The Mission Presidency is made up of three men and their wives. A Mission President and his two counselors. These men and women also are devoting three years of their lives to serving in this calling. None of our leadership is a paid position. These men and their wives will be called by our First Presidency of the Church to serve in different mission areas around the world. Their calling is usually a three year assignment.
So this is probably enough for now. I don't want to overwhelm you! But perhaps this gives you a better understanding of some of what these young men and women are doing. So when you see these missionaries, either on foot or on bikes, please be nice to them! Offer them a drink or a sandwich or even a hello! Just a smile and a hello will make their day! There are enough people yelling at them, calling them names and generally just being rude to them! A smile can make their day a better day! They are out in the elements all day long--wind, rain, snow, sleet, heat, you name it...they are working in it!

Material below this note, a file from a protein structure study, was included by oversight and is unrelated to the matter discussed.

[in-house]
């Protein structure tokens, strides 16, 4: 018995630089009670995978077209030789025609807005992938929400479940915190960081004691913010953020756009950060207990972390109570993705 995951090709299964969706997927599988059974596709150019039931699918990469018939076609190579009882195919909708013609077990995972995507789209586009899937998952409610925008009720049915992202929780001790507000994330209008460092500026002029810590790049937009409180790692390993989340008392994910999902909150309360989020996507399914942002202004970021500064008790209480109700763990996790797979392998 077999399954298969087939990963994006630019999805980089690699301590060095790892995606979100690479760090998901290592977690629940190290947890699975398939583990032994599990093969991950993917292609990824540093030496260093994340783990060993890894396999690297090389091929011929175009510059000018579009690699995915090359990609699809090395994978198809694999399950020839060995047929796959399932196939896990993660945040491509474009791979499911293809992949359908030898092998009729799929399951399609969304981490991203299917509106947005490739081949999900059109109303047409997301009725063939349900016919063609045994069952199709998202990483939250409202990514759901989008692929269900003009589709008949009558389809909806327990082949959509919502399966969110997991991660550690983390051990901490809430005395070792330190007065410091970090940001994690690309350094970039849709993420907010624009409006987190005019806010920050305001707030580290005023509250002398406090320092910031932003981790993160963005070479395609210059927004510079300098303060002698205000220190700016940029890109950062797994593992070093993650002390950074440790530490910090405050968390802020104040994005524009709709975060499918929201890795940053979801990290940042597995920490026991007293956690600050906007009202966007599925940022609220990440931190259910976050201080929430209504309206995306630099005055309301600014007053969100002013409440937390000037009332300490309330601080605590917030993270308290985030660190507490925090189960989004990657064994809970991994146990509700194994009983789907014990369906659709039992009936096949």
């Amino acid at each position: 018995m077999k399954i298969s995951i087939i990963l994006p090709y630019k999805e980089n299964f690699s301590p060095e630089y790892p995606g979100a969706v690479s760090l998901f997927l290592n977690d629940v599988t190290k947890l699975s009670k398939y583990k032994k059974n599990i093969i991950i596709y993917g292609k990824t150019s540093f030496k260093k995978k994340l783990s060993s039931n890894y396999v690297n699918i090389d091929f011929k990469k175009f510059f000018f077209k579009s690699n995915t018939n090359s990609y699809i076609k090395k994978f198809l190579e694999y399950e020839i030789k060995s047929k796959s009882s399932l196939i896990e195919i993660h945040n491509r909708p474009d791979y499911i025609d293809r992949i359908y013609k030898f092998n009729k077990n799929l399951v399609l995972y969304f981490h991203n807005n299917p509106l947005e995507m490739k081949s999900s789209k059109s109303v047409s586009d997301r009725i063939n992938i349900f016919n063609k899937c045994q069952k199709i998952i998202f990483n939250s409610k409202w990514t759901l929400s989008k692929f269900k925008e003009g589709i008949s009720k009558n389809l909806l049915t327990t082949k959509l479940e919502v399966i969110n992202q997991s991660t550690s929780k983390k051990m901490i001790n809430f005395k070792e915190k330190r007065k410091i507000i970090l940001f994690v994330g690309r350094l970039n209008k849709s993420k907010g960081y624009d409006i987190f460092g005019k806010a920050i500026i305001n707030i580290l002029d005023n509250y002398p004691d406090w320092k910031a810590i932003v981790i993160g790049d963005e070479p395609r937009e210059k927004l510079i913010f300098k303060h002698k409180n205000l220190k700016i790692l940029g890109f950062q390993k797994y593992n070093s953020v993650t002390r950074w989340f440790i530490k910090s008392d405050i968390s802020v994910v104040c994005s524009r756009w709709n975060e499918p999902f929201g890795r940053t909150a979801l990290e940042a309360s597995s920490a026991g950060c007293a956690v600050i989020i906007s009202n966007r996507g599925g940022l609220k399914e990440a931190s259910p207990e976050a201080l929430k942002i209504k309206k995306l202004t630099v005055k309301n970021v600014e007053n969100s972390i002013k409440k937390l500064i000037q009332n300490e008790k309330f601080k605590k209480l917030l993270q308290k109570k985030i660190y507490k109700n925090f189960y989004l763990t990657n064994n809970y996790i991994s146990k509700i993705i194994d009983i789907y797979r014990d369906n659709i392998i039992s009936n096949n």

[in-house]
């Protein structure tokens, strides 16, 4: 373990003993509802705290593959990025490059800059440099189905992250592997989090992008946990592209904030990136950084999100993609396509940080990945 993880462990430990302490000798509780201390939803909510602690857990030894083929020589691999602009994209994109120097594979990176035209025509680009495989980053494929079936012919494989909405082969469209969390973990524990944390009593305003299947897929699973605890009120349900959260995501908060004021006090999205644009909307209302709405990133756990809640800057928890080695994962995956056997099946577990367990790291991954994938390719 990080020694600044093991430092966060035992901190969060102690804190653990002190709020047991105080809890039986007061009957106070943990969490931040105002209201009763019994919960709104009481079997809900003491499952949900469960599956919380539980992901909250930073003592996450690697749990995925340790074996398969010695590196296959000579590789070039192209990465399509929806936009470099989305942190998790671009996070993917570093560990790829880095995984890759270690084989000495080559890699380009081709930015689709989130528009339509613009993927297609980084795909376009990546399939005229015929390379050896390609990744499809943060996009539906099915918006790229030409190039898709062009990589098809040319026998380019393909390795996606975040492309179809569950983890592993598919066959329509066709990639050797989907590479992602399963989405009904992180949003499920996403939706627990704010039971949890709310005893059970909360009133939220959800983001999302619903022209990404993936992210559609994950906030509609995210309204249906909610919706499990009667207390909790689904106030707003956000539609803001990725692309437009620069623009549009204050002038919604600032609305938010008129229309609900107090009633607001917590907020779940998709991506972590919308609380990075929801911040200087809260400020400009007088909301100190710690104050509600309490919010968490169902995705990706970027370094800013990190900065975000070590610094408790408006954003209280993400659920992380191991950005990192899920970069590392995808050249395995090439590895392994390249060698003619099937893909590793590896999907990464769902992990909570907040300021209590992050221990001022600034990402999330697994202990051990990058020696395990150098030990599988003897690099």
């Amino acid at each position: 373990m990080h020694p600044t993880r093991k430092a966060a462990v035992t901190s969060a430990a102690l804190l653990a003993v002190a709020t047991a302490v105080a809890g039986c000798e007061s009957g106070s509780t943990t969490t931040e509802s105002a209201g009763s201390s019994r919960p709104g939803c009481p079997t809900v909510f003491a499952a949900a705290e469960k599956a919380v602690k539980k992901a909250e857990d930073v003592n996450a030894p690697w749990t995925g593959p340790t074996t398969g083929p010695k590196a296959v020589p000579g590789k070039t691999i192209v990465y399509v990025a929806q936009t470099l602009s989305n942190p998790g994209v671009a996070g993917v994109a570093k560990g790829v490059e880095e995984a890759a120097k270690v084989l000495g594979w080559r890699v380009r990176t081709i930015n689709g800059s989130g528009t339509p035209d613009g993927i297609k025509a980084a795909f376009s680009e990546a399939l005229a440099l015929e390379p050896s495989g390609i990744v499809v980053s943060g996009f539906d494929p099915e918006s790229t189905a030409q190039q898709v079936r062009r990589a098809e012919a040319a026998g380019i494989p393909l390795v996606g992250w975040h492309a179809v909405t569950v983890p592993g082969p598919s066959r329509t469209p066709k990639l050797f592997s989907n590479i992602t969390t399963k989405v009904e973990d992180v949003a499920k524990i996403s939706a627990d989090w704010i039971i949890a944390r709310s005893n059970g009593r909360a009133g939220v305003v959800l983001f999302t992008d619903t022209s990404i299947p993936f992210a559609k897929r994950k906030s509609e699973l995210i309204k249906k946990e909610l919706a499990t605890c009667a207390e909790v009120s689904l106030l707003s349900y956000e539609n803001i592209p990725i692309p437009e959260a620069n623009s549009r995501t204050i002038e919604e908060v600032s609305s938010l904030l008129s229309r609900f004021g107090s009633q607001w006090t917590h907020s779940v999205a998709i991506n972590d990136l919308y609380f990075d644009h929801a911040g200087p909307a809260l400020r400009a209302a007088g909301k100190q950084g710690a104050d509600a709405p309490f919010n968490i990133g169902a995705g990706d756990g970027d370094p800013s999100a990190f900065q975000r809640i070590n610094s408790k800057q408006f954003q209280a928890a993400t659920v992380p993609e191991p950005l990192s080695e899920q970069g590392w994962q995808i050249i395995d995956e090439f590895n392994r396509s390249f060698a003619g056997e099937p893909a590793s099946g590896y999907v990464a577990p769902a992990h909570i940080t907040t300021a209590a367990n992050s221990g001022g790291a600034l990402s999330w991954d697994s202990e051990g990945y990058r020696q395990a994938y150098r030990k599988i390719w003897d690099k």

Till next time.....keep these missionaries in your prayers as well as their families! Our sons and daughters are leaving their families for 18 to 24 months so that they can show you how your family can be together forever!
The Book of Mormon is true! It has changed my life, and it can change yours as well. Check out LDS.org or Mormon.org for more information.
Sister Amy Schaefer
A Missionary Mama